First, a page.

The Diminished scratches so. many. itches.
Kaitlyn’s book is the one of my fellow 2018 Debs’ that is closest to being in the world I know. YA SFF and adult SFF do not live that far apart, and sometimes the distinguishment is really down to where any given bookstore feels like shelving things. Many authors of one also write the other (I don’t know if I ever will, being over-fond of sex and profanity past the degree that YA finds acceptable, but never say never), and we are definitely all up in each others’ conversations on Twitter and Tumblr. Those conversations are often in the form of, “I wish I saw more of X”. Kaitlyn has given us more of X, Y, Q, and 12.
I could not stop reading this book. The Diminished takes the reader into a richly-imagined world where almost everyone is born with a twin — and those whose twins die almost always follow them to the grave. It’s a fascinating concept, and there are some as-yet-not-fully-explored metaphysical reasons for it, that I look forward to seeing more of in the next book.
Our heroes are Vi, whose twin died in infancy but who failed to succumb to grief and is thus seen as “diminished” — a supposedly dangerous state, as the diminished occasionally go into murderous rampages with no warning, and Bo, who is “singleborn”, someone who never had a twin, and thus considered to have an almost divine right to rule, because the singleborn are both so rare and viewed as complete unto themselves. Kaitlyn intertwines their stories with a deft hand. The girl from not-quite-the-gutter the boy prince end up a part of each others’ worlds (although completely not in the cliched way you might expect), and the tangling sociopolitical intrigues accelerate rapidly as the book goes on. Their shifting fortunes kept me turning the pages long after bedtime.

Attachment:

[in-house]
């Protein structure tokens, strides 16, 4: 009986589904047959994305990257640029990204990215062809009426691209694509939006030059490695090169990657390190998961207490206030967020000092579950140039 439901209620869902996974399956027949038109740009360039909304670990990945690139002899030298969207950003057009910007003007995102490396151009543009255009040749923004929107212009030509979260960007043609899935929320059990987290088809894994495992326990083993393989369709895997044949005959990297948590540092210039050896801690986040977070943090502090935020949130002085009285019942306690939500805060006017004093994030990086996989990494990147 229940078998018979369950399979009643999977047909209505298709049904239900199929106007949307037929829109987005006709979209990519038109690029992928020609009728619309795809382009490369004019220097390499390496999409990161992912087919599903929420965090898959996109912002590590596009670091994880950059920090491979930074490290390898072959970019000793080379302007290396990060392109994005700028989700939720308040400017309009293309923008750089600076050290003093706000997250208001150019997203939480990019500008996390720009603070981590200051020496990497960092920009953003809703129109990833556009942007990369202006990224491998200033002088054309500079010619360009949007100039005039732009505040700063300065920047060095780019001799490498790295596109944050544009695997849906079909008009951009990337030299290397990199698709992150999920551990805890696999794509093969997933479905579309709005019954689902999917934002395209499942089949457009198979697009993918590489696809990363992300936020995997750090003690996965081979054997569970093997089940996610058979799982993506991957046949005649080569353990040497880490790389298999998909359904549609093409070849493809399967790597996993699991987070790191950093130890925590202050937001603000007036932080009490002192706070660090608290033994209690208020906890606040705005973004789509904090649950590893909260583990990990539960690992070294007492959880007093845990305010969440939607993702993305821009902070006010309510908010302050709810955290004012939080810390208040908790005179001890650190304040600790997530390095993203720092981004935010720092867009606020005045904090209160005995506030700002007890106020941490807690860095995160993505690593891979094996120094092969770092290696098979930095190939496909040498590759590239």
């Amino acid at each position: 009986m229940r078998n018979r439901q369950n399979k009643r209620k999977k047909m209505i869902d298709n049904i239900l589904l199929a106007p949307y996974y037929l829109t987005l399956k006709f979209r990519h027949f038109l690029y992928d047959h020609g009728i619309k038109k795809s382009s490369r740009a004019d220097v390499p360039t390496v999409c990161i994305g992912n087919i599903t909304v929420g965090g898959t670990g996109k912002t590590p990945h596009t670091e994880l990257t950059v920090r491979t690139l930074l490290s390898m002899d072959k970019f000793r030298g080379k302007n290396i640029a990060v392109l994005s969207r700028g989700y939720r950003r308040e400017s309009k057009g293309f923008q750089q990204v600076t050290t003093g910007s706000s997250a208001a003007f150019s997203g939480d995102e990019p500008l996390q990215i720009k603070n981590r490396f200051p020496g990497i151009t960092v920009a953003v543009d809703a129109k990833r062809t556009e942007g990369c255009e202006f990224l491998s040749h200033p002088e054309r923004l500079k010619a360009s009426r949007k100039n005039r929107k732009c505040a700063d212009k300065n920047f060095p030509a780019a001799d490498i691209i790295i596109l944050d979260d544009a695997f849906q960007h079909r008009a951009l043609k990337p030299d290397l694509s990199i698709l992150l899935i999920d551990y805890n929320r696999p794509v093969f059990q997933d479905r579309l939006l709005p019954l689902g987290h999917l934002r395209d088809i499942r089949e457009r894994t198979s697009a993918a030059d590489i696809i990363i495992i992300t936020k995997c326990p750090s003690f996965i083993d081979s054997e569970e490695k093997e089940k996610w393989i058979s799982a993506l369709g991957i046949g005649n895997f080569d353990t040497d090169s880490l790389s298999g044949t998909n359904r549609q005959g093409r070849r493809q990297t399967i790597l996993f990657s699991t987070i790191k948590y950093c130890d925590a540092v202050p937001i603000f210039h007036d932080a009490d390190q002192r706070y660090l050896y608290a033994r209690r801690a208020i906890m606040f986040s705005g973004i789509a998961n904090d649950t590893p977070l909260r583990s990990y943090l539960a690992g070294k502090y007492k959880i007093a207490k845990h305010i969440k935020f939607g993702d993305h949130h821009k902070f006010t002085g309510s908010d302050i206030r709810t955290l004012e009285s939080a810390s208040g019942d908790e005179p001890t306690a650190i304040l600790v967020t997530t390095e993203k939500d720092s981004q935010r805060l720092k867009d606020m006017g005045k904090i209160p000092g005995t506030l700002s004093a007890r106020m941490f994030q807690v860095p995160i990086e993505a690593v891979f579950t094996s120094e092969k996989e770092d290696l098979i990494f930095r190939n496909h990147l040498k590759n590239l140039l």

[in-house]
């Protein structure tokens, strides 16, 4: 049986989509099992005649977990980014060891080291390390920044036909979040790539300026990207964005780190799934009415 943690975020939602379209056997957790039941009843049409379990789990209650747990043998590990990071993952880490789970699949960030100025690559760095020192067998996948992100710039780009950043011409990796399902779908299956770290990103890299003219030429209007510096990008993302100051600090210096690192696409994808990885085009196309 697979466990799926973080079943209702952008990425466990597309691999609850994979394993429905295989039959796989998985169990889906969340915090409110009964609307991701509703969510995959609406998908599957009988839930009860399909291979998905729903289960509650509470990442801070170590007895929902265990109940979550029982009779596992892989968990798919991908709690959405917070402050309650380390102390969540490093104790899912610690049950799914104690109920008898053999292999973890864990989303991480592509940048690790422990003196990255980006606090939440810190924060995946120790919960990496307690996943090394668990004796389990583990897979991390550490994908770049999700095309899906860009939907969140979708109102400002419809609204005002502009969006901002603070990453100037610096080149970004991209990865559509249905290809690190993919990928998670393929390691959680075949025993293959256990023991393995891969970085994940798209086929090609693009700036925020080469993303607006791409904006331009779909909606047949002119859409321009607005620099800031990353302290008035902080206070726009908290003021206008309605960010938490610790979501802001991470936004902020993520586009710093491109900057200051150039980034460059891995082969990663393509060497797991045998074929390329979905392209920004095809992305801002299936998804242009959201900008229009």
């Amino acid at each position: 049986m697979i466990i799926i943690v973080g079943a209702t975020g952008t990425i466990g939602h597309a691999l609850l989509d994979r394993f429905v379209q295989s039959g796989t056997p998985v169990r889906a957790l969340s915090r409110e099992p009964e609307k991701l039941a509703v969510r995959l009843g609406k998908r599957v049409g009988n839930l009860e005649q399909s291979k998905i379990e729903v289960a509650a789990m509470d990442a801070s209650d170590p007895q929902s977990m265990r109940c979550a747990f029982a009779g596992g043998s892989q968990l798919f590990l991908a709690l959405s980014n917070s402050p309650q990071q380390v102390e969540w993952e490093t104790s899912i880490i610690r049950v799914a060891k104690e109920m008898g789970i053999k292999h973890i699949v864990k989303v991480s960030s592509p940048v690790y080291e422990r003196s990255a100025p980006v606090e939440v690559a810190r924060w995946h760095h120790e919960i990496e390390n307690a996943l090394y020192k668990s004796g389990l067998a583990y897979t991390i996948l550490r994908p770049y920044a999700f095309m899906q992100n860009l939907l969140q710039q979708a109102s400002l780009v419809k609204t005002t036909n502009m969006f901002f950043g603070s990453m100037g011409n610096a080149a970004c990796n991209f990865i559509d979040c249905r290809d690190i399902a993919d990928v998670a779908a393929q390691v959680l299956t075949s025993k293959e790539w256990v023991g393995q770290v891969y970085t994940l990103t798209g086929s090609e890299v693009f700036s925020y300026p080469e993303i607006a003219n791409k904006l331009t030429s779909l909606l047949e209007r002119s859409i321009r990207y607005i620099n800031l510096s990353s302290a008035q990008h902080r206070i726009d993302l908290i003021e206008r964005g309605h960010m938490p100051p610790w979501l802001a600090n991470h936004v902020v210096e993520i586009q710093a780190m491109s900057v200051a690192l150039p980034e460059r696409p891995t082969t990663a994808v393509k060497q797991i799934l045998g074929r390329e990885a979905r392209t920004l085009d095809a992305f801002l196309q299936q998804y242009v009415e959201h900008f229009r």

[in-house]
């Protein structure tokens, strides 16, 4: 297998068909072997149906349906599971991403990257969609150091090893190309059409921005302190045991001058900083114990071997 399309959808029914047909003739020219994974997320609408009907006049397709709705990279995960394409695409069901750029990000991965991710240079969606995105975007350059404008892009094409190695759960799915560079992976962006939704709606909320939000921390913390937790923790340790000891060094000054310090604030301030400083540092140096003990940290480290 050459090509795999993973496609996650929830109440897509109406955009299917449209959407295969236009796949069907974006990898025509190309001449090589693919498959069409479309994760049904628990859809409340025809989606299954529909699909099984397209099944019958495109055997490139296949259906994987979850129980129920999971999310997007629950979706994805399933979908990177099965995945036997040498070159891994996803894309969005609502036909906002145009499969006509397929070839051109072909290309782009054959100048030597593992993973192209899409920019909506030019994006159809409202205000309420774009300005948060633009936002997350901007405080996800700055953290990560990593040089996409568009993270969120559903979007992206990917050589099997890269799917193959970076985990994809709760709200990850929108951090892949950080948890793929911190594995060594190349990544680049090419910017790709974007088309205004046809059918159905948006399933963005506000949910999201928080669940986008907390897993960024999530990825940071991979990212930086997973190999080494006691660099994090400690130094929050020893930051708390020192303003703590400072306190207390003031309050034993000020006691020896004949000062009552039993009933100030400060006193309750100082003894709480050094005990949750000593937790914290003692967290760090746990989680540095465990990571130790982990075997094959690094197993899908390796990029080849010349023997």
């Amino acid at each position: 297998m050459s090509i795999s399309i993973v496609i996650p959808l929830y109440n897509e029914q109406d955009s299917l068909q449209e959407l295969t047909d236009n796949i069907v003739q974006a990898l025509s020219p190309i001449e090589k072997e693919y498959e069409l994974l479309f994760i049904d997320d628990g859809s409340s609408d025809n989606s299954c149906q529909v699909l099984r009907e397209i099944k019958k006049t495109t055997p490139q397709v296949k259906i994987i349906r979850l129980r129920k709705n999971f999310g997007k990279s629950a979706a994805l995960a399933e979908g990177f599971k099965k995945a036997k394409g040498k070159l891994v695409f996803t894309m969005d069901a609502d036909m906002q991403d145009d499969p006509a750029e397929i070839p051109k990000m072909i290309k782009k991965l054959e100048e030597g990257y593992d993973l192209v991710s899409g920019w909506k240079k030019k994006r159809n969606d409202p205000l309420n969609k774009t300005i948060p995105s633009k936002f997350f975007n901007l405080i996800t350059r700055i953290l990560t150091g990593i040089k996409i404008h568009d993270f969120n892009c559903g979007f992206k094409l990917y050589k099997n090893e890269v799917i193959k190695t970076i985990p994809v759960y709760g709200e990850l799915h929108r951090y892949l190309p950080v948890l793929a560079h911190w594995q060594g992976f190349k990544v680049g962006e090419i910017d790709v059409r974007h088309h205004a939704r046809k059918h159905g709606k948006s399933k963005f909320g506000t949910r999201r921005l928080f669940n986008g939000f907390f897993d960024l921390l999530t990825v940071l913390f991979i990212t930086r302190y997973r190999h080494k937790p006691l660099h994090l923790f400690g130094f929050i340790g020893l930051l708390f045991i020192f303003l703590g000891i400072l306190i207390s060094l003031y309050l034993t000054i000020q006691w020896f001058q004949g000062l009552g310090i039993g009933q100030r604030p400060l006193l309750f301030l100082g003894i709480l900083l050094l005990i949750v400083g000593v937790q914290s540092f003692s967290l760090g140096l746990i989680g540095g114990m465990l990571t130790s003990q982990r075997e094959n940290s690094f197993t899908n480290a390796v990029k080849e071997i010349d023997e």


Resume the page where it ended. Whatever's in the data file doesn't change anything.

But as to items X, Y, Q, and 12:
SFF is, inherently, a political genre. In my opinion, anyway. (Some people argue about this, but they’re, well, wrong. They’re allowed to be wrong, but it doesn’t make them less wrong.) When you’re inventing a world or warping the one we live in, the choices you make are political, because you’re taking a stance on the shape that the world takes. Is it good or bad? Will the future be better or worse? Does technology/magic help or hurt? How did the past get us where we are? All of these things have political considerations at their base, and so, ours is a political genre.
As such, lots of our community conversations are about political things, and representation is a major one. We want to see many races and skin tones and cultural influences present in a story, and we want to see them handled respectfully, not exoticized or appropriated. We want to see worlds where the gender binary is a less dominant concept, worlds where male-female monogamy isn’t the only relationship option. We want to see worlds that embrace every size, shape, ability that the human race can give us. We want worlds that are as imaginative about people as they are about elves, dragons, spaceships, and time travel.
Kaitlyn has created a world with little of what we would call racial tensions — skin color doesn’t matter, though nationality does, a bit — and no prejudice against queer relationships. They’re not made a Thing out of; they’re just part of the world, utterly normalized, which is so refreshing. They’re also not relegated only to minor characters and marginalized in that way. It’s a really wonderful example of how SFF could frame these dynamics, if writers chose, and I hope we see a lot more like this in the future.
That doesn’t mean the world is without prejudices, however; Kaitlyn showcases that dark side of the human psyche in other, quite creative ways. Apart from the various superstitions about the diminished and the singleborn, she also highlights economic tensions and the blindness that rank and wealth create. I love a dose of socio-economics in the conflicts in books I read, and The Diminished delivers.
In summation: I absolutely devoured The Diminished, and I hope you will, too!
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